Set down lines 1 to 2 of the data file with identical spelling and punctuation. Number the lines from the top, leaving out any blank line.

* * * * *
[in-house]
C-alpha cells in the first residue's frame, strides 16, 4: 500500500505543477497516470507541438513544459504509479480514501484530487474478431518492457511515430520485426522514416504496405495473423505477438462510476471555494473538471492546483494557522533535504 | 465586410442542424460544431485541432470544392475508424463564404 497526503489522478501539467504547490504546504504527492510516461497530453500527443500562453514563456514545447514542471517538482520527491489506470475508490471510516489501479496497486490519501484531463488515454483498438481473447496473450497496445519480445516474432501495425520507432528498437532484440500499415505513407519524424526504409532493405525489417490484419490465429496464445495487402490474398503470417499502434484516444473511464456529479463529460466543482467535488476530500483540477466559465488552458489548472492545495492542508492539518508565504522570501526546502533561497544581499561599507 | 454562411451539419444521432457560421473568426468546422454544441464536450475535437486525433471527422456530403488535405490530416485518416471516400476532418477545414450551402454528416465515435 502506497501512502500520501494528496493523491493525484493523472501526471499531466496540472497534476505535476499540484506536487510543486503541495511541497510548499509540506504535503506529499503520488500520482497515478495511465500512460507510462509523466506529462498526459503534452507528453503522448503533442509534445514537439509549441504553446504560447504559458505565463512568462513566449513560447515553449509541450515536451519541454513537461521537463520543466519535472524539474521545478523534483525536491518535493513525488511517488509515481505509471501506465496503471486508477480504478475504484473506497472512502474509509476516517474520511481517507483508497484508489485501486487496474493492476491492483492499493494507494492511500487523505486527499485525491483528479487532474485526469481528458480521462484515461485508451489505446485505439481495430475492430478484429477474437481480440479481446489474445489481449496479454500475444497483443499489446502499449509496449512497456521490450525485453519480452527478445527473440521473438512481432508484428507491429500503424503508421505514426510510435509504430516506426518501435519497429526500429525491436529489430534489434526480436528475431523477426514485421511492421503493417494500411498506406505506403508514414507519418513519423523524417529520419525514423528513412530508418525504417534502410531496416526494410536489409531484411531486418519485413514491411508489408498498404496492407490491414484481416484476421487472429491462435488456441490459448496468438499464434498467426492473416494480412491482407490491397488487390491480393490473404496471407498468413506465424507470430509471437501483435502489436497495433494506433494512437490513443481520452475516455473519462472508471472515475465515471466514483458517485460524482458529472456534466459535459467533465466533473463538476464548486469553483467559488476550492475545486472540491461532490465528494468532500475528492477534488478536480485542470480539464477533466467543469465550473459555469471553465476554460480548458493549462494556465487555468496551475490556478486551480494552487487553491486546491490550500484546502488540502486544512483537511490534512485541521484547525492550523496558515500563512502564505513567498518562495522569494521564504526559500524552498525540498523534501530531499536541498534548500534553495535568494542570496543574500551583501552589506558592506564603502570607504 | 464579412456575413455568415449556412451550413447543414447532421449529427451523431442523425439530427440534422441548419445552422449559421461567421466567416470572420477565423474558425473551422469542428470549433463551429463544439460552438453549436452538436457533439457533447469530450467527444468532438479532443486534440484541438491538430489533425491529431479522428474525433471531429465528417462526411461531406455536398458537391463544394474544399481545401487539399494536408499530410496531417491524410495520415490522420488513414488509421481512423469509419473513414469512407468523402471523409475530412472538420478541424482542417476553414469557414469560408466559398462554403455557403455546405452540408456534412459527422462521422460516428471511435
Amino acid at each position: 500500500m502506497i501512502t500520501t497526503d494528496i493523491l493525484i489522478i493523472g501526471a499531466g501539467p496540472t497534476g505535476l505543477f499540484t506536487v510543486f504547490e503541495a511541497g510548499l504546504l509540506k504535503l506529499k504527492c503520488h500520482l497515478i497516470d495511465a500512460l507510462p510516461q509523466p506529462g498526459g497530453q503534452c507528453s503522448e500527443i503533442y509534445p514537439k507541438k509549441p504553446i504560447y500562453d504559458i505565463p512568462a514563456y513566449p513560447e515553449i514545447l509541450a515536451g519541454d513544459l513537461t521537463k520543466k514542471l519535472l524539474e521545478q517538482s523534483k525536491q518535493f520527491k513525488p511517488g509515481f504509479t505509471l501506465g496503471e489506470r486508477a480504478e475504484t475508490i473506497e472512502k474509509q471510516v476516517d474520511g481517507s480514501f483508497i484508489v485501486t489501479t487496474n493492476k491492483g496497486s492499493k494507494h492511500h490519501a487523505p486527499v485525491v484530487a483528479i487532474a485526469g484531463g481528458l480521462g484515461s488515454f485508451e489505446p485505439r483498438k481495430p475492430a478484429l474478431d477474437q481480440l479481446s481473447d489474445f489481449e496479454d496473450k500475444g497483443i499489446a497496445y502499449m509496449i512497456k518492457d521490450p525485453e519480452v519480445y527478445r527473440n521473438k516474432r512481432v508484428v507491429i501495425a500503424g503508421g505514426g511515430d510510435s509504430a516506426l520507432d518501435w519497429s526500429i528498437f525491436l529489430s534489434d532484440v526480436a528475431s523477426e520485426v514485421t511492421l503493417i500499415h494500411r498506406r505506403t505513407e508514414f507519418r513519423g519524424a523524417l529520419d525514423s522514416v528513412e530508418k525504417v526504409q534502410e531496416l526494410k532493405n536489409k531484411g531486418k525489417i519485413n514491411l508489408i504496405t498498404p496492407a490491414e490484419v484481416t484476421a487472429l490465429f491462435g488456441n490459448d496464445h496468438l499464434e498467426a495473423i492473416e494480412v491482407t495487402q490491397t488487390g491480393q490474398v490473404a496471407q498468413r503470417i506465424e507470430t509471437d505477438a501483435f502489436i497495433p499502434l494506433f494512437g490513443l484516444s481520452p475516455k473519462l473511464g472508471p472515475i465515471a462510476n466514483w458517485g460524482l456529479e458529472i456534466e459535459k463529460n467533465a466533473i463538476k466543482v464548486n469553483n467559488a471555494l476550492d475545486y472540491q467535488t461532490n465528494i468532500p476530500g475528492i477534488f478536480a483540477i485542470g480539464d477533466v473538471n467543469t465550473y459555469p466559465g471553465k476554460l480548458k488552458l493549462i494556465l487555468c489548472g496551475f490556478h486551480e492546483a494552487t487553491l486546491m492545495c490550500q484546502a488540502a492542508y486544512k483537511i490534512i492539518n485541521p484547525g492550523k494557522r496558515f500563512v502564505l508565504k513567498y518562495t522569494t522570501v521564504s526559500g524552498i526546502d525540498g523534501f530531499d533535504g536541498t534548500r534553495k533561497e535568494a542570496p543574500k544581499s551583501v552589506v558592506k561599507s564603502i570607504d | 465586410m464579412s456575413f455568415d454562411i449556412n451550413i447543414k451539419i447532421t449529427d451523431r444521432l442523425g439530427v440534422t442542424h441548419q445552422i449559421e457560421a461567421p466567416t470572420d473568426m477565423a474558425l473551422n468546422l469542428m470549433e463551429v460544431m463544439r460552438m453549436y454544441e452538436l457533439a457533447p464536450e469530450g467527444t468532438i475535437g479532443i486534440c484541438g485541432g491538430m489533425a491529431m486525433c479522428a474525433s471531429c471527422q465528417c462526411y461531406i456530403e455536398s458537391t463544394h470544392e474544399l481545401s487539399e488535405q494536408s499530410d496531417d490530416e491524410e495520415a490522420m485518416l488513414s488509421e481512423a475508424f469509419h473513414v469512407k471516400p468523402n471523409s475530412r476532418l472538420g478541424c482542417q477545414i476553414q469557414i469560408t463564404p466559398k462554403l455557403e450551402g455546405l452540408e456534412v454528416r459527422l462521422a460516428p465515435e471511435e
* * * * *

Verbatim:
[in-house]
C-alpha cells in the first residue's frame, strides 16, 4: 500500500505543477497516470507541438513544459504509479480514501484530487474478431518492457511515430520485426522514416504496405495473423505477438462510476471555494473538471492546483494557522533535504 | 465586410442542424460544431485541432470544392475508424463564404 497526503489522478501539467504547490504546504504527492510516461497530453500527443500562453514563456514545447514542471517538482520527491489506470475508490471510516489501479496497486490519501484531463488515454483498438481473447496473450497496445519480445516474432501495425520507432528498437532484440500499415505513407519524424526504409532493405525489417490484419490465429496464445495487402490474398503470417499502434484516444473511464456529479463529460466543482467535488476530500483540477466559465488552458489548472492545495492542508492539518508565504522570501526546502533561497544581499561599507 | 454562411451539419444521432457560421473568426468546422454544441464536450475535437486525433471527422456530403488535405490530416485518416471516400476532418477545414450551402454528416465515435 502506497501512502500520501494528496493523491493525484493523472501526471499531466496540472497534476505535476499540484506536487510543486503541495511541497510548499509540506504535503506529499503520488500520482497515478495511465500512460507510462509523466506529462498526459503534452507528453503522448503533442509534445514537439509549441504553446504560447504559458505565463512568462513566449513560447515553449509541450515536451519541454513537461521537463520543466519535472524539474521545478523534483525536491518535493513525488511517488509515481505509471501506465496503471486508477480504478475504484473506497472512502474509509476516517474520511481517507483508497484508489485501486487496474493492476491492483492499493494507494492511500487523505486527499485525491483528479487532474485526469481528458480521462484515461485508451489505446485505439481495430475492430478484429477474437481480440479481446489474445489481449496479454500475444497483443499489446502499449509496449512497456521490450525485453519480452527478445527473440521473438512481432508484428507491429500503424503508421505514426510510435509504430516506426518501435519497429526500429525491436529489430534489434526480436528475431523477426514485421511492421503493417494500411498506406505506403508514414507519418513519423523524417529520419525514423528513412530508418525504417534502410531496416526494410536489409531484411531486418519485413514491411508489408498498404496492407490491414484481416484476421487472429491462435488456441490459448496468438499464434498467426492473416494480412491482407490491397488487390491480393490473404496471407498468413506465424507470430509471437501483435502489436497495433494506433494512437490513443481520452475516455473519462472508471472515475465515471466514483458517485460524482458529472456534466459535459467533465466533473463538476464548486469553483467559488476550492475545486472540491461532490465528494468532500475528492477534488478536480485542470480539464477533466467543469465550473459555469471553465476554460480548458493549462494556465487555468496551475490556478486551480494552487487553491486546491490550500484546502488540502486544512483537511490534512485541521484547525492550523496558515500563512502564505513567498518562495522569494521564504526559500524552498525540498523534501530531499536541498534548500534553495535568494542570496543574500551583501552589506558592506564603502570607504 | 464579412456575413455568415449556412451550413447543414447532421449529427451523431442523425439530427440534422441548419445552422449559421461567421466567416470572420477565423474558425473551422469542428470549433463551429463544439460552438453549436452538436457533439457533447469530450467527444468532438479532443486534440484541438491538430489533425491529431479522428474525433471531429465528417462526411461531406455536398458537391463544394474544399481545401487539399494536408499530410496531417491524410495520415490522420488513414488509421481512423469509419473513414469512407468523402471523409475530412472538420478541424482542417476553414469557414469560408466559398462554403455557403455546405452540408456534412459527422462521422460516428471511435